With a baby that was constantly crying, all I wanted was for her to get some good naps in. If she was going to spend her time awake wailing on and on, I needed for appropirate sleep to happen in the meantimes. It didn't happen. I read the book. I knew about the Eat/Wake/Sleep cycles. I know about sound machines, and swaddles, and appropriate wake time lengths. I knew it front and back, and yet I could not get her to sleep hardly at all -  and when she did - 45 minutes at a time was all that would happen. I was tired, emotionally drained from feeling like I couldn't calm my own baby, and frustrated. However, I did learn a few things from her newborn experience and wanted to share how we made it through, and eventually conquered the short napping problem.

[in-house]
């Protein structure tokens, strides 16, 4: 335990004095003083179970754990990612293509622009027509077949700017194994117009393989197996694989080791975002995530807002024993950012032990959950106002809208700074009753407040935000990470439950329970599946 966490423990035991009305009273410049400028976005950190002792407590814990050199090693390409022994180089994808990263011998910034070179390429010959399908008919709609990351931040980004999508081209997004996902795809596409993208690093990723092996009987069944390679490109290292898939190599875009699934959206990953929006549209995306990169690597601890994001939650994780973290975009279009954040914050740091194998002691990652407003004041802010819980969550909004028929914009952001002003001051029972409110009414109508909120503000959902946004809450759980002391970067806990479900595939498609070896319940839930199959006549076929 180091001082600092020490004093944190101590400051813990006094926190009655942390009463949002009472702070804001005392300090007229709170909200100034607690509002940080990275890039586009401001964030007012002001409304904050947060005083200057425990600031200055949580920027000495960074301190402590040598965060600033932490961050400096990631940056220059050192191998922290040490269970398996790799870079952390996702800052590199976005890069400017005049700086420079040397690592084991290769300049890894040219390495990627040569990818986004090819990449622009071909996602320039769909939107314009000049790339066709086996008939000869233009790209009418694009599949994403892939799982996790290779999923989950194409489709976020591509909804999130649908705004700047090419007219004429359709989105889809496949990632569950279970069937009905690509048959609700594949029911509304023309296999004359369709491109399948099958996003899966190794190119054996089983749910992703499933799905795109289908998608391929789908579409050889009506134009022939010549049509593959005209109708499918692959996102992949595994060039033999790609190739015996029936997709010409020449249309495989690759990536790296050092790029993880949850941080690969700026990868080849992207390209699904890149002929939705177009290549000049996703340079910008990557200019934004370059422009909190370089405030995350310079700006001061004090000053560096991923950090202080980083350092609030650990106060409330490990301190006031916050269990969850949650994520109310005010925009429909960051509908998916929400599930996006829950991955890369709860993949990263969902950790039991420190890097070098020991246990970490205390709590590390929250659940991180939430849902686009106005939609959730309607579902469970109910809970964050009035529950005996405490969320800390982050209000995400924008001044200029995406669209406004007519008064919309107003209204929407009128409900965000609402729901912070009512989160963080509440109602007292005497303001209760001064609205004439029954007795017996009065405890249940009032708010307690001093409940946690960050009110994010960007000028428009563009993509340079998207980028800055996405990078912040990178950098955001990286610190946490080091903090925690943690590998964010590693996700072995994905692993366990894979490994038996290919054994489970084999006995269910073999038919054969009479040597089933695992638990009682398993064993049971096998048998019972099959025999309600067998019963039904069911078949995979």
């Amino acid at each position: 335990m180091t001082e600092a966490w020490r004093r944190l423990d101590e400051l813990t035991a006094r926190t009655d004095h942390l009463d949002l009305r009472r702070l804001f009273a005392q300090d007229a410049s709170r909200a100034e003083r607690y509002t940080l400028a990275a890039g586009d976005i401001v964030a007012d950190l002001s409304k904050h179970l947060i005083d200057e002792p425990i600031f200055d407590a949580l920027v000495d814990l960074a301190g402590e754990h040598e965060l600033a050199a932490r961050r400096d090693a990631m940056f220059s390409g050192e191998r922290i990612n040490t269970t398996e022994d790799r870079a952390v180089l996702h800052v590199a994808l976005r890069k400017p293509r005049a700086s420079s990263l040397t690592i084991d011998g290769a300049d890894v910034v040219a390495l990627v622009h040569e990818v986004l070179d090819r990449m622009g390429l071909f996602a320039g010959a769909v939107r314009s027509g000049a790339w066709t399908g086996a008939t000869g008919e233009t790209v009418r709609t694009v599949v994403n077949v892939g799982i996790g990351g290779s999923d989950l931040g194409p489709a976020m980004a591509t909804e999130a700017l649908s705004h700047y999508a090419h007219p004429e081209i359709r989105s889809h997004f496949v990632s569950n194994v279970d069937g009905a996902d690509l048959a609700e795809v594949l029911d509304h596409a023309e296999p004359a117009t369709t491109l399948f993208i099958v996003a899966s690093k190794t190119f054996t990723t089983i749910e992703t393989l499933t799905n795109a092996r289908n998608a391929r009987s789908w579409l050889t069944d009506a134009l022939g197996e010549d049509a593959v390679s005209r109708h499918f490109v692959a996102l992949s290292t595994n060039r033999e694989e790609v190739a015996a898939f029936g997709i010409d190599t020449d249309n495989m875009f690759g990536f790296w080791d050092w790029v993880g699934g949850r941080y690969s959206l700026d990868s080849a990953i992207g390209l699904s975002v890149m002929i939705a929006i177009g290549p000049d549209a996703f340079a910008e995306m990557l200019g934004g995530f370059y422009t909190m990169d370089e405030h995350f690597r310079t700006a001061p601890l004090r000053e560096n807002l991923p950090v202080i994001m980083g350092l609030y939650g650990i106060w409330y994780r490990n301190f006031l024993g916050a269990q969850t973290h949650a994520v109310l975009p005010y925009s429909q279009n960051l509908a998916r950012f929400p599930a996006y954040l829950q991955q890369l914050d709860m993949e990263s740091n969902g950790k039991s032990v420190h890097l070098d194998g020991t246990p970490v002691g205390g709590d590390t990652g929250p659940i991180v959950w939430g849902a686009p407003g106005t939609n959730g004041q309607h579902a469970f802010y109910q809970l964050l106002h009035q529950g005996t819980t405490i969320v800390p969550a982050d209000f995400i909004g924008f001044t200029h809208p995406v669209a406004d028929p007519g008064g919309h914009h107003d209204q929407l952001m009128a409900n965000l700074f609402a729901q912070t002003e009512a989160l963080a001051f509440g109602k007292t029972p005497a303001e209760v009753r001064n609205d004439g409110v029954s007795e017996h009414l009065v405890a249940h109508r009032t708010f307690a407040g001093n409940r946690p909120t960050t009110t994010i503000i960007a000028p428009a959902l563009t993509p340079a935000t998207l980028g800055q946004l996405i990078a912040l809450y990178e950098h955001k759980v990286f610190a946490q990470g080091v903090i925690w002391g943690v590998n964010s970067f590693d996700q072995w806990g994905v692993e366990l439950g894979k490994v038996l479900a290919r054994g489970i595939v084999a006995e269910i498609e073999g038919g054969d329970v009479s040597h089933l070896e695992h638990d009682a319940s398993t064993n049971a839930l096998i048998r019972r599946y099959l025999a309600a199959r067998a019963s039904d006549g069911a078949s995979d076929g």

Staying consistent is key
Doing all you can to keep on keeping on with an age-appropriate schedule even when they won't follow it ideally isstill teaching them what the day should look like. Eventually, they will succomb to the schedule you have provided for them and THAT will be their normal. The short napping won't turn into their normal unless you allow it too. If you can continue to feed them when they need to fed and provide the opportunity for sleep when its time for them to be sleeping they will follow suit.

Following the schedule was all I really knew to do for her, so even though it didnt seem to be working we tried to stick with it. By 12 weeks old, the colic was gradually getting better and so was her sleep. Then, by 16 weeks, she was sleeping through the night and was incredibly predictable with her napping.

We thought driving for a nap would help. I don't remember if it did, but we tried. She was 3 weeks old here.

Let sleep happen wherever it will happen